Science Illustration


Adapted from the Guild Handbook of Science Illustration, ©GNSI 1989, 2003

As art reflects culture, scientific illustration reflects the findings of science and technology.  Scientific illustration takes the viewer to the often unobservable — from molecules and viruses to the universe, from depiction of the internal anatomy of arthropods and plants to geologic cross sections and reconstruction of extinct life forms, ranging from realistic to abstract portrayal. Shapes, anatomy, details, and concepts that cannot be conveyed with words form the essence of this art. Finished work appears in print, exhibits, CD-ROMs, the World Wide Web, video, and wall art.

Science illustrators are artists in the service of science. They use scientifically informed observation, combined with technical and aesthetic skills to accurately portray a subject. Accuracy and communication are essential. The skilled scientific illustrator can clarify multiple focal depths and overlapping layers, emphasize important details, and reconstruct broken specimens on paper — results unattainable through photography. Structure and detail may be depicted with cutaway drawings, transparencies, and exploded diagrams. Many steps may be required to achieve accuracy.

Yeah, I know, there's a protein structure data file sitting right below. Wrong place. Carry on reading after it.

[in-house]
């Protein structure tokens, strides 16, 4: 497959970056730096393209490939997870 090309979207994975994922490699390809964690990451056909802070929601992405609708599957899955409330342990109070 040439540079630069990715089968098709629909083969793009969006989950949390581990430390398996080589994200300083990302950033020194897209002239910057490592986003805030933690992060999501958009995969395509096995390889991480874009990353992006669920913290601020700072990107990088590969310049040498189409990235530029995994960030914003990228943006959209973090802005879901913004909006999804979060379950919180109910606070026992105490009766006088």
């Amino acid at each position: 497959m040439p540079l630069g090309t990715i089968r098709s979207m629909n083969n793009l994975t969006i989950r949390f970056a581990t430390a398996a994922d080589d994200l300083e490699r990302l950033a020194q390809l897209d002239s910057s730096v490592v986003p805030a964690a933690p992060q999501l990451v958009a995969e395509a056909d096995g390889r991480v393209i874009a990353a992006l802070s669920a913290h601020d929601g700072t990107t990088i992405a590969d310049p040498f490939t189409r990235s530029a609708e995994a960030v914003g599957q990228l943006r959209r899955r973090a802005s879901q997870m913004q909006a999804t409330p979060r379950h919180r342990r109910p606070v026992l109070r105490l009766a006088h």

Very early scientific discourses, such as herbals, included illustrations. They were sometimes more stylized and imaginary than accurate depictions of specimens. But other early descriptions of animals and plants had no accompanying visuals. Imagine a description of a yellow butterfly in words only! What shade of yellow? What is the wing shape? What does the color pattern look like? These deficiencies in communication made obvious the need for illustration. Thus, artists accompanied early exploring expeditions to record discoveries visually.

Scientific illustrations are critical for differentiating species; for example, mosquitoes that carry disease, aquatic animals of economic importance, plant seeds that are considered weeds, or plants of agricultural and medical importance. For the military, decks of cards have been illustrated to depict edible and poisonous plants and animals, used by personnel lost in tropical environments. Medical illustrations elucidate how new surgeries are performed or the anatomy of domestic animals as well as humans.

Usually, the person who becomes a scientific illustrator finds the field an ideal fusion of interests in art and science. Often the artist sees an important feature missed by the scientist. Goethe has been quoted as observing that you really do not see a plant until you draw it*. Although most scientific illustrators have a penchant for precision and a great tolerance for and appreciation of detailed work, demand exists for more expressive work that conveys science concepts and ideas. Either approach can lead to a beautiful drawing or painting that is as true as possible to its subject and that will supplement a body of scientific information or independently convey a message.

Many thanks to  Lawrence B. Isham for the concepts included, and Kris Kirkeby for much of the definition of “scientific illustration.”

* Arber, A. (1946). Goethe's botany. Chronica Botanica, 10, 63-126.